Thursday, March 16, 2017

YA Guy Interviews... Marty Reeder, Author of HOW TO BECOME A PIRATE HUNTER!

YA Guy is excited to welcome Marty Reeder, author of HOW TO BECOME A PIRATE HUNTER, to the blog! This time-travel fantasy for young readers is a lot of fun, with a boy who feels he doesn't have any talents discovering that he's a natural born pirate hunter! Marty stopped by the blog recently to chat, and here's what he had to say...

YA Guy: Welcome to the blog, Marty, and congratulations on your new book! How did you come up with the idea for How to Become a Pirate Hunter? What do you think is the most fun or fascinating thing about this story?

Marty Reeder: I hear the phrase "natural born" every now and then, and I once wondered what my natural born talent would be. Well, I couldn't think of a modern one, but I thought that it would be cool if I were a natural born pirate hunter (that's where my mind usually wanders). I knew there wasn't much I would be able to do about it ... unless I wrote about it in fiction. The idea stewed for a while until the story came into focus and I finally got to live my dream of what it would be like to hunt pirates!

My favorite parts in the story are those parts that came as surprises to me. While I had the story pretty much figured out, as I was writing some of the important scenes, the reasons for the protagonist to achieve his triumphs were subtly different from what I expected. I'd like to think that it's because there is hidden truth there that refused to be let out of the story.

YAG: I'm a big fan of discovering the truths in my story as I write, too! What do you enjoy most about writing for young readers? (If you have a particular story to share, please do!)

MR: I never write for a young audience. I write what I think would be interesting to read. As it turns out, I must be young at heart because once I started getting serious about doing something with my writing, I found out that I had to label my audience before submitting it to publishers. I realized that my protagonists are all youth--I had been writing to a younger audience this whole time and didn't even notice it. It's probably why I ended up being a high school teacher ... it's about my maturity level!

YAG: Walk us through a day in your life as a writer. Any habits, quirks, or special ways you approach the writing process?

MR: Because I have a family and day job (high school teacher), my writing process has taken some necessary adjustments since my lonely bachelor-writing days. Generally, however, I've found that I write best in the morning and edit best in the evening. The morning is when I am most alert (not the case for everyone, I know!) and my mind is fresh and ready to spill out ideas. By the evening, I'm tired from the day and don't have the endurance for solid writing sessions. However, my mind is calmed down enough that I can take a sensible look at my morning's work and help it make more sense. I suppose it's sort of a Dr. Jekyll and Mr. Hyde approach.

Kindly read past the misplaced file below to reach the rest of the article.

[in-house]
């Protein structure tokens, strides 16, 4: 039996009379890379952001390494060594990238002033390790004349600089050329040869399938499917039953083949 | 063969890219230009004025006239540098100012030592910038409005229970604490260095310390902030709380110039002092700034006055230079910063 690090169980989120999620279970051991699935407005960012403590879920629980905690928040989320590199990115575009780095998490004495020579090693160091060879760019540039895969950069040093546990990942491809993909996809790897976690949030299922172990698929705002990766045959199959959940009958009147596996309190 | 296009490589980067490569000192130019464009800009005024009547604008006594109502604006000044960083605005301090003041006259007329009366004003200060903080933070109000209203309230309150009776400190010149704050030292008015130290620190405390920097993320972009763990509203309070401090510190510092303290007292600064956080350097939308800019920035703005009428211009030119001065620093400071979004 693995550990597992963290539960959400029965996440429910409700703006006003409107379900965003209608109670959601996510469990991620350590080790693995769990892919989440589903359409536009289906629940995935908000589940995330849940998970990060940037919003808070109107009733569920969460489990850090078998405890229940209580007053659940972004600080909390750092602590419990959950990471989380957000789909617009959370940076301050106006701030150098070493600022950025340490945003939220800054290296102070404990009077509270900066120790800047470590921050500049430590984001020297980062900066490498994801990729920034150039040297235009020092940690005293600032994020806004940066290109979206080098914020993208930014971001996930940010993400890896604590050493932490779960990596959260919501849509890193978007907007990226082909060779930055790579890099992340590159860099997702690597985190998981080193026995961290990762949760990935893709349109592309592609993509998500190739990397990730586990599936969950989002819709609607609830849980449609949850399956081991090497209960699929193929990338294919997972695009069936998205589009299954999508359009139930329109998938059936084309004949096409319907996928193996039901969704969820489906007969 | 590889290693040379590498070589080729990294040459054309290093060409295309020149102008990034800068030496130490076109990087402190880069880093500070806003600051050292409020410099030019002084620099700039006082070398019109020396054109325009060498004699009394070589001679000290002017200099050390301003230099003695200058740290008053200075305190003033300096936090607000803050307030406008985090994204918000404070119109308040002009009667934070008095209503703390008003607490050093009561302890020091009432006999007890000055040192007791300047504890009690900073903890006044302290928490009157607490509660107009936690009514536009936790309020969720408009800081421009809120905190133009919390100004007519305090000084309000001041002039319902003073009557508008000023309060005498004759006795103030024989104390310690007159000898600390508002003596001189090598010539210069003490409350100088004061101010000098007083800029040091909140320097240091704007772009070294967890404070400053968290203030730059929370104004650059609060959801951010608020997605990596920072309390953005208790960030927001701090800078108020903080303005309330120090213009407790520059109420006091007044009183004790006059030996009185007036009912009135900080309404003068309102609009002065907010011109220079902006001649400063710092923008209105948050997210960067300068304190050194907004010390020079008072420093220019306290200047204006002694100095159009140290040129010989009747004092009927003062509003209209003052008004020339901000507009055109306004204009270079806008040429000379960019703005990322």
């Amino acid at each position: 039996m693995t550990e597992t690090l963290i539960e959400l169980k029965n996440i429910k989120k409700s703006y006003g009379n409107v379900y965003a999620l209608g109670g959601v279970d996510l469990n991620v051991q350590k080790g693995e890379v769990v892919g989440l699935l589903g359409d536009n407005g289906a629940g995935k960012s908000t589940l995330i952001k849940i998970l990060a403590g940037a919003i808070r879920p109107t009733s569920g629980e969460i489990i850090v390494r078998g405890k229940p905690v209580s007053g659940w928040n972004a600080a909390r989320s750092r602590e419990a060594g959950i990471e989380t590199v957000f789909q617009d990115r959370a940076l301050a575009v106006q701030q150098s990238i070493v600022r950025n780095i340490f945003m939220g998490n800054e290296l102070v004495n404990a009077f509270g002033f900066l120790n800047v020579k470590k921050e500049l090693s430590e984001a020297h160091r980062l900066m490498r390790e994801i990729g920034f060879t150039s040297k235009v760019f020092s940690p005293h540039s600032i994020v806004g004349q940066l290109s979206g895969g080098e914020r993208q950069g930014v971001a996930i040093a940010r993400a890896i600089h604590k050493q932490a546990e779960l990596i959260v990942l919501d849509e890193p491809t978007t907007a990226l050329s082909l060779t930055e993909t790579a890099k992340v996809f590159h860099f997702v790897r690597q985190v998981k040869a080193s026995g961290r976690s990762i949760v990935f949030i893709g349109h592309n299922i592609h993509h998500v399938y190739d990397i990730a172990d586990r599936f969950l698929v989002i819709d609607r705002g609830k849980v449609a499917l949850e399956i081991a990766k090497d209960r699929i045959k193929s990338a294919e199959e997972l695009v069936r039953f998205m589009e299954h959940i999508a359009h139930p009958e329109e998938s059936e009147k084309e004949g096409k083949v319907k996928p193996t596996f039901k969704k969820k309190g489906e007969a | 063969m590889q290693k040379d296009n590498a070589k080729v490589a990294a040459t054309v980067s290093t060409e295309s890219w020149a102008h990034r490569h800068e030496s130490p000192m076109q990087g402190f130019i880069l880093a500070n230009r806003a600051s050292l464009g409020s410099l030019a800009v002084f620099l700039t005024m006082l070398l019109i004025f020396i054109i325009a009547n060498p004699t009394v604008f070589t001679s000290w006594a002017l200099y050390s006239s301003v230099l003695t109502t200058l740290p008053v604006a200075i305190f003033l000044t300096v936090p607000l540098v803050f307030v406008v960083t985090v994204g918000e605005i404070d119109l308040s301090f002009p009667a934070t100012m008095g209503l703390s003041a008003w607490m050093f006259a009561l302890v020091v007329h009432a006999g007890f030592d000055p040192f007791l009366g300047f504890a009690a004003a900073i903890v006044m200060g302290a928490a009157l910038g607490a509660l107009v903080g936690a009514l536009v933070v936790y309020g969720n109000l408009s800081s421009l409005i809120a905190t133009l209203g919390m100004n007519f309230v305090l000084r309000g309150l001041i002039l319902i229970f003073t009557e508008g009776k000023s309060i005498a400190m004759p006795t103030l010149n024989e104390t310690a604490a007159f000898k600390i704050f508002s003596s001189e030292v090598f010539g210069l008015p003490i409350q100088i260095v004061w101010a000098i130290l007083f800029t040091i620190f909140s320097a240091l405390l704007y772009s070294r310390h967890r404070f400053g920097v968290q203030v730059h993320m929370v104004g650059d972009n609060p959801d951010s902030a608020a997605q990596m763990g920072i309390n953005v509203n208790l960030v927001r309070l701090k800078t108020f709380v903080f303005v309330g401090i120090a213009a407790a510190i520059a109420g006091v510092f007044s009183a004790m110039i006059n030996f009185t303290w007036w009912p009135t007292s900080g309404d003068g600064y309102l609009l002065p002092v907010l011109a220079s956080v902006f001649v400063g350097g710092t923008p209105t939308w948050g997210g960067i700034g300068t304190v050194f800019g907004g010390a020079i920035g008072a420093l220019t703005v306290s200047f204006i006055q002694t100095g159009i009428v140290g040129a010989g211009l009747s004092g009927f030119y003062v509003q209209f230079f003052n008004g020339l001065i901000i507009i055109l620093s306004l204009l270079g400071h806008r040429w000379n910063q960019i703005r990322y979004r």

YAG: I like that approach: draft early, revise late. Speaking of writing, what are some of your favorite YA or MG books? How have they influenced you as a writer?

MR: I'd be remiss if I didn't mention Treasure Island as an influential young adult work for me, especially in the context of How to Become a Pirate Hunter. I've long had a fascination with history and sailing, and I'm not sure if Treasure Island started that or simply furthered it, but either way it is such a strong piece of literature in plotting and characters I would be hard pressed to find a single piece of (non-series) young adult literature that matches it. Lloyd Alexander is another stalwart author from my youth. Going back and reading some of the stories of his that I loved to lap off the library shelf as a kid, I realize how efficient and engaging his writing is, a combination that is truly difficult to sustain. His more known series is the Chronicles of Prydain (The Black Cauldron and The High King earning Newbery Honor and Winner awards, respectively), but one that I simply love is the tight and emotionally investing Westmark Trilogy.

YAG: Now that we know what you've read and what you've written, tell us what's next for you and your fans!

MR: First of all, we'll have to see if I have any fans! But for anyone even remotely interested in How to Become a Pirate Hunter, a sequel is in the process of being written. I know that's pretty common for most young adult stories, but for the longest time I did not think there could be a sequel to Pirate Hunter (and I have had this story finished or close to it for years). But last year, just before it got picked up by a publisher, an idea sparked and I realized that there was a story that I still wanted to tell within this world. I'm a few chapters in and I'm pretty excited by it, so hopefully fans will be too! For now, however, I'm just satisfied with this fun process of letting the story go out there and see how far it reaches.

YAG: Thanks for visiting the blog, Marty! Personally, I'll be on the lookout (in the crow's nest?) for the sequel to PIRATE HUNTER!

Readers, here's some more information about Marty and links to find him on the web!

About the author: Marty Reeder lives in Smithfield, Utah with his wife and five children, where he teaches Creative Writing and Spanish at the local high school. Though not a natural born pirate hunter, he taught sailing at Scout camps for many years and uses his history degree to fuel worlds of piracy and compensate for perhaps being born in the wrong time and place for his passions.


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